It’s October again. Seems like only last week I was complaining about September. This week The Social Network opened up (that’s the Facebook movie) and Lawrence Lessig says it’s Evil. Can’t wait to see that on its poster: “wonderful entertainment. But its message is actually kind of Evil” – Lawrence Lessig
This week we’ve got a host of stories from Google’s own guide to SEO, the release of WebP, dark patterns, and more.
- We start the week with something surprising and baffling: Google has released their own guide to SEO.
- Next up SEO Sage (I’d never heard of them before) has released a post on using Google Insights for keyword research.
- Google released WebP last week. This alternative to jpeg uses predictive coding to predict values in a block, producing smaller file sizes at the same quality.
- SEO by the Sea, this week, took a look at a new Google patent that would place links to Google Maps into webpages with address information. I am not sure how this would work, but it sounds awfully invasive.
- Kaushik recommends giving your boss/client less data. No, seriously. Its not a bad idea either, since what he’s actually recommending is that we specify our data, instead of just throwing meaningless data out. In other words, like how one might edit a sentence in order to get to the point, he says that we should edit our data.
- More google: this time using exclusionary filters in GA to work out where traffic is coming from. What I find odd about this, though, is the use of advanced segments. In this case wouldn’t it just be easier to use filters?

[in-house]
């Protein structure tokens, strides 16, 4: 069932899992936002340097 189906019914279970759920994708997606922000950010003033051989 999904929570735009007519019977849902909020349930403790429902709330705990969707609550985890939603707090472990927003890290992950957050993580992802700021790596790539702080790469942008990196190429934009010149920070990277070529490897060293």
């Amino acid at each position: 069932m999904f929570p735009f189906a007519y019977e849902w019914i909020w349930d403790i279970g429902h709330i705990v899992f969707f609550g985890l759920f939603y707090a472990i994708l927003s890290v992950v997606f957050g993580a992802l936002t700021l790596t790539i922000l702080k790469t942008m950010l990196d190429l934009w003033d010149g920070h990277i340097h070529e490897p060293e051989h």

- Elasticpath is a proponent of one of my favourite usability best-practices: reducing the length of sign up forms. In this case they recommend placing your EULA in the form and then have a button that says “I read and accept” instead of a required checkbox. Not sure how this would work with the likes of, say, the 50+ page apple EULA’s, but for those of us who have a less mind-numbing legal department…
- 90% of Everything looked at Goodreads.com last week, analyzing how they use the ‘friend spam’ dark pattern. A nice little lesson on how companies often use design patterns for somewhat nefarious ends.
- PSKL has released a paper on iPhone application privacy issues stemming from the transmission of a unique device identifier (UDID) from each device to the application developer. They found that 68% of free applications on the top App Store lists were transmitting identifiers back to their developers.
- ReadWriteWeb reports that Twitter is now selling promoted tweets. For $100,000 you too can buy the top spot on Twitters search results page, and more. The idea is to allow brands to associate themselves with twitter trends.